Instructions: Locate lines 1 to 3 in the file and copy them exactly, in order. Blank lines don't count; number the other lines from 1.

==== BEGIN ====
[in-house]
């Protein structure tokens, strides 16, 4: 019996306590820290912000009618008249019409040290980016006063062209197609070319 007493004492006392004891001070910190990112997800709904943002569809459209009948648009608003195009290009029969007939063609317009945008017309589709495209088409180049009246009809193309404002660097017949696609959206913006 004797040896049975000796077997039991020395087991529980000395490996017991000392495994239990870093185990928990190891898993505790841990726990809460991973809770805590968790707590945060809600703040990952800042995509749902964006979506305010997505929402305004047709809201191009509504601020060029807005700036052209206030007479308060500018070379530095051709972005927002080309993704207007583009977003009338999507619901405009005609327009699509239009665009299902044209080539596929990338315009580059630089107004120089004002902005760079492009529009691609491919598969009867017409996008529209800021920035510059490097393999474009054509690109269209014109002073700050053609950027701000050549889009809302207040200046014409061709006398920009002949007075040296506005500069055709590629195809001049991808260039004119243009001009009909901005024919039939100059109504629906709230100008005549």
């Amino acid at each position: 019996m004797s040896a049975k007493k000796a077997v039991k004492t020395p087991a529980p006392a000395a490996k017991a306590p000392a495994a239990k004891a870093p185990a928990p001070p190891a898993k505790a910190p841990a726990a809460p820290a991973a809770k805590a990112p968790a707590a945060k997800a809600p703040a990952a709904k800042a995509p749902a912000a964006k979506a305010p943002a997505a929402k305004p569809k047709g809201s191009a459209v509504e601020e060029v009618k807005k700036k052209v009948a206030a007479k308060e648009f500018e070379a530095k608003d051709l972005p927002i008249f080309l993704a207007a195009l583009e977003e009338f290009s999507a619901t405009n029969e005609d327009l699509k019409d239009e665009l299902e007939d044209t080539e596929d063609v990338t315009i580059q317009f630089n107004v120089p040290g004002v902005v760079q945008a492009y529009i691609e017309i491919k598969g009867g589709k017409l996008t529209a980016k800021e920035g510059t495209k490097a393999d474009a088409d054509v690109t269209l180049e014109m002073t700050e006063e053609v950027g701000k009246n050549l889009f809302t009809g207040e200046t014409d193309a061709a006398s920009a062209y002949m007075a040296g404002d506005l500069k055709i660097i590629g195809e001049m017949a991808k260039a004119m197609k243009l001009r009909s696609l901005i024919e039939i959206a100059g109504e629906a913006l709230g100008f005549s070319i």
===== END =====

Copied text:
[in-house]
């Protein structure tokens, strides 16, 4: 019996306590820290912000009618008249019409040290980016006063062209197609070319 007493004492006392004891001070910190990112997800709904943002569809459209009948648009608003195009290009029969007939063609317009945008017309589709495209088409180049009246009809193309404002660097017949696609959206913006 004797040896049975000796077997039991020395087991529980000395490996017991000392495994239990870093185990928990190891898993505790841990726990809460991973809770805590968790707590945060809600703040990952800042995509749902964006979506305010997505929402305004047709809201191009509504601020060029807005700036052209206030007479308060500018070379530095051709972005927002080309993704207007583009977003009338999507619901405009005609327009699509239009665009299902044209080539596929990338315009580059630089107004120089004002902005760079492009529009691609491919598969009867017409996008529209800021920035510059490097393999474009054509690109269209014109002073700050053609950027701000050549889009809302207040200046014409061709006398920009002949007075040296506005500069055709590629195809001049991808260039004119243009001009009909901005024919039939100059109504629906709230100008005549």
């Amino acid at each position: 019996m004797s040896a049975k007493k000796a077997v039991k004492t020395p087991a529980p006392a000395a490996k017991a306590p000392a495994a239990k004891a870093p185990a928990p001070p190891a898993k505790a910190p841990a726990a809460p820290a991973a809770k805590a990112p968790a707590a945060k997800a809600p703040a990952a709904k800042a995509p749902a912000a964006k979506a305010p943002a997505a929402k305004p569809k047709g809201s191009a459209v509504e601020e060029v009618k807005k700036k052209v009948a206030a007479k308060e648009f500018e070379a530095k608003d051709l972005p927002i008249f080309l993704a207007a195009l583009e977003e009338f290009s999507a619901t405009n029969e005609d327009l699509k019409d239009e665009l299902e007939d044209t080539e596929d063609v990338t315009i580059q317009f630089n107004v120089p040290g004002v902005v760079q945008a492009y529009i691609e017309i491919k598969g009867g589709k017409l996008t529209a980016k800021e920035g510059t495209k490097a393999d474009a088409d054509v690109t269209l180049e014109m002073t700050e006063e053609v950027g701000k009246n050549l889009f809302t009809g207040e200046t014409d193309a061709a006398s920009a062209y002949m007075a040296g404002d506005l500069k055709i660097i590629g195809e001049m017949a991808k260039a004119m197609k243009l001009r009909s696609l901005i024919e039939i959206a100059g109504e629906a913006l709230g100008f005549s070319i």